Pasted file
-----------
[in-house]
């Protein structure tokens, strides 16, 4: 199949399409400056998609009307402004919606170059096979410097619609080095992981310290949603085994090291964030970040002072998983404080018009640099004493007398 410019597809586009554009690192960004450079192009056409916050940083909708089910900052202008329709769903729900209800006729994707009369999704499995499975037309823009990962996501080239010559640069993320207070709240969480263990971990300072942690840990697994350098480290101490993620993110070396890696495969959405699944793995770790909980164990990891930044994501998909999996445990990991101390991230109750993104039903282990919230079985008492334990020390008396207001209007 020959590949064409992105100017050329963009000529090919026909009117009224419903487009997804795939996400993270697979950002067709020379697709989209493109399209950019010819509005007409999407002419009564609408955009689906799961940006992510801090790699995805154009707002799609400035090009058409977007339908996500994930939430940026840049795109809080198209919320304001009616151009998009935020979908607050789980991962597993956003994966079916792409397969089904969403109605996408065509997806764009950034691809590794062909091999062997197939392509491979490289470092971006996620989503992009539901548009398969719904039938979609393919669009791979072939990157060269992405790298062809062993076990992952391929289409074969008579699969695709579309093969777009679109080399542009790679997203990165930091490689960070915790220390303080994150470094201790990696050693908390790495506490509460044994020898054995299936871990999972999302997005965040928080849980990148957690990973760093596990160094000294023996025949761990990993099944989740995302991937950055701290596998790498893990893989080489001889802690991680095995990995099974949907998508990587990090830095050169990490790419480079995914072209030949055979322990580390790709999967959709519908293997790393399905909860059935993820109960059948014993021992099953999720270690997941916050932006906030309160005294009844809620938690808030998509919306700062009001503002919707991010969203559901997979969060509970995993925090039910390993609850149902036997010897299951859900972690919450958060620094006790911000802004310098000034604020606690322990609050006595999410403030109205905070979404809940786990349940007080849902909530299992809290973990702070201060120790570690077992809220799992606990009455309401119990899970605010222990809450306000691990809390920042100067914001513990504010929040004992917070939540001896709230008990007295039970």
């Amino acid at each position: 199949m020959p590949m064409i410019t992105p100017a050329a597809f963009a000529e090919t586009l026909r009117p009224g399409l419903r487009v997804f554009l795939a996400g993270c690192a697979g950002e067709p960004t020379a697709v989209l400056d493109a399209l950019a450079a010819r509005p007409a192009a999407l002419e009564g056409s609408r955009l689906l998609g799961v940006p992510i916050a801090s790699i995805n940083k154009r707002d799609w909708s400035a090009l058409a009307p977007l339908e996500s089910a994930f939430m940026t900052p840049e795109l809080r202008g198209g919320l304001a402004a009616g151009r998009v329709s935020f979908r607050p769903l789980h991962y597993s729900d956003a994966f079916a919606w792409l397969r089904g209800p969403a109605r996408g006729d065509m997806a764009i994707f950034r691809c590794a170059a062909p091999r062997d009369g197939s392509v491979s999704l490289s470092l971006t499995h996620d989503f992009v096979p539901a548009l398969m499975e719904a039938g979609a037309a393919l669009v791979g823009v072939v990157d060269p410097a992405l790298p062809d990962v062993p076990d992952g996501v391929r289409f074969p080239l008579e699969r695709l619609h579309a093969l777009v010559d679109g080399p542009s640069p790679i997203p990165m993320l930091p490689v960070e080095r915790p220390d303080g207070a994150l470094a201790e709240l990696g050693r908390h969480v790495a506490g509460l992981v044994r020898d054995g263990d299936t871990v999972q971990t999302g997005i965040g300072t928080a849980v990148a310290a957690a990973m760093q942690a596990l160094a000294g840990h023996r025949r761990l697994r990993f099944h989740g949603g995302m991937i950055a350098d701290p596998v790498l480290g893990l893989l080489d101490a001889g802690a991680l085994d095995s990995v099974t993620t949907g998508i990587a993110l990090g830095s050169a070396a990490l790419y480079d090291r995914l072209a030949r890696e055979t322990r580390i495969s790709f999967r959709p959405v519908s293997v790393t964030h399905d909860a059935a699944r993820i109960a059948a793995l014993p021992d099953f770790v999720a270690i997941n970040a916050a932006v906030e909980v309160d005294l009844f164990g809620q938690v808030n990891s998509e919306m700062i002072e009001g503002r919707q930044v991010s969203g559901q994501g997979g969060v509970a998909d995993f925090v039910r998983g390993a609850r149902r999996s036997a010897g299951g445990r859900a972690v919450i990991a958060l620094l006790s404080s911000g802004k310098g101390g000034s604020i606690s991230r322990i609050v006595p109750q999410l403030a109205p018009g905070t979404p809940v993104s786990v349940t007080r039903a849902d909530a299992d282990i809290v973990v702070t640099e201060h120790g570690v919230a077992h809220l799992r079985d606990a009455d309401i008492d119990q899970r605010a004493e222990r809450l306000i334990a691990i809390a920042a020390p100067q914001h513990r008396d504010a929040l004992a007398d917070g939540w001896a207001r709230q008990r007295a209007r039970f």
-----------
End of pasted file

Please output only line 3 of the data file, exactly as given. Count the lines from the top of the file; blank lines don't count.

């Amino acid at each position: 199949m020959p590949m064409i410019t992105p100017a050329a597809f963009a000529e090919t586009l026909r009117p009224g399409l419903r487009v997804f554009l795939a996400g993270c690192a697979g950002e067709p960004t020379a697709v989209l400056d493109a399209l950019a450079a010819r509005p007409a192009a999407l002419e009564g056409s609408r955009l689906l998609g799961v940006p992510i916050a801090s790699i995805n940083k154009r707002d799609w909708s400035a090009l058409a009307p977007l339908e996500s089910a994930f939430m940026t900052p840049e795109l809080r202008g198209g919320l304001a402004a009616g151009r998009v329709s935020f979908r607050p769903l789980h991962y597993s729900d956003a994966f079916a919606w792409l397969r089904g209800p969403a109605r996408g006729d065509m997806a764009i994707f950034r691809c590794a170059a062909p091999r062997d009369g197939s392509v491979s999704l490289s470092l971006t499995h996620d989503f992009v096979p539901a548009l398969m499975e719904a039938g979609a037309a393919l669009v791979g823009v072939v990157d060269p410097a992405l790298p062809d990962v062993p076990d992952g996501v391929r289409f074969p080239l008579e699969r695709l619609h579309a093969l777009v010559d679109g080399p542009s640069p790679i997203p990165m993320l930091p490689v960070e080095r915790p220390d303080g207070a994150l470094a201790e709240l990696g050693r908390h969480v790495a506490g509460l992981v044994r020898d054995g263990d299936t871990v999972q971990t999302g997005i965040g300072t928080a849980v990148a310290a957690a990973m760093q942690a596990l160094a000294g840990h023996r025949r761990l697994r990993f099944h989740g949603g995302m991937i950055a350098d701290p596998v790498l480290g893990l893989l080489d101490a001889g802690a991680l085994d095995s990995v099974t993620t949907g998508i990587a993110l990090g830095s050169a070396a990490l790419y480079d090291r995914l072209a030949r890696e055979t322990r580390i495969s790709f999967r959709p959405v519908s293997v790393t964030h399905d909860a059935a699944r993820i109960a059948a793995l014993p021992d099953f770790v999720a270690i997941n970040a916050a932006v906030e909980v309160d005294l009844f164990g809620q938690v808030n990891s998509e919306m700062i002072e009001g503002r919707q930044v991010s969203g559901q994501g997979g969060v509970a998909d995993f925090v039910r998983g390993a609850r149902r999996s036997a010897g299951g445990r859900a972690v919450i990991a958060l620094l006790s404080s911000g802004k310098g101390g000034s604020i606690s991230r322990i609050v006595p109750q999410l403030a109205p018009g905070t979404p809940v993104s786990v349940t007080r039903a849902d909530a299992d282990i809290v973990v702070t640099e201060h120790g570690v919230a077992h809220l799992r079985d606990a009455d309401i008492d119990q899970r605010a004493e222990r809450l306000i334990a691990i809390a920042a020390p100067q914001h513990r008396d504010a929040l004992a007398d917070g939540w001896a207001r709230q008990r007295a209007r039970f």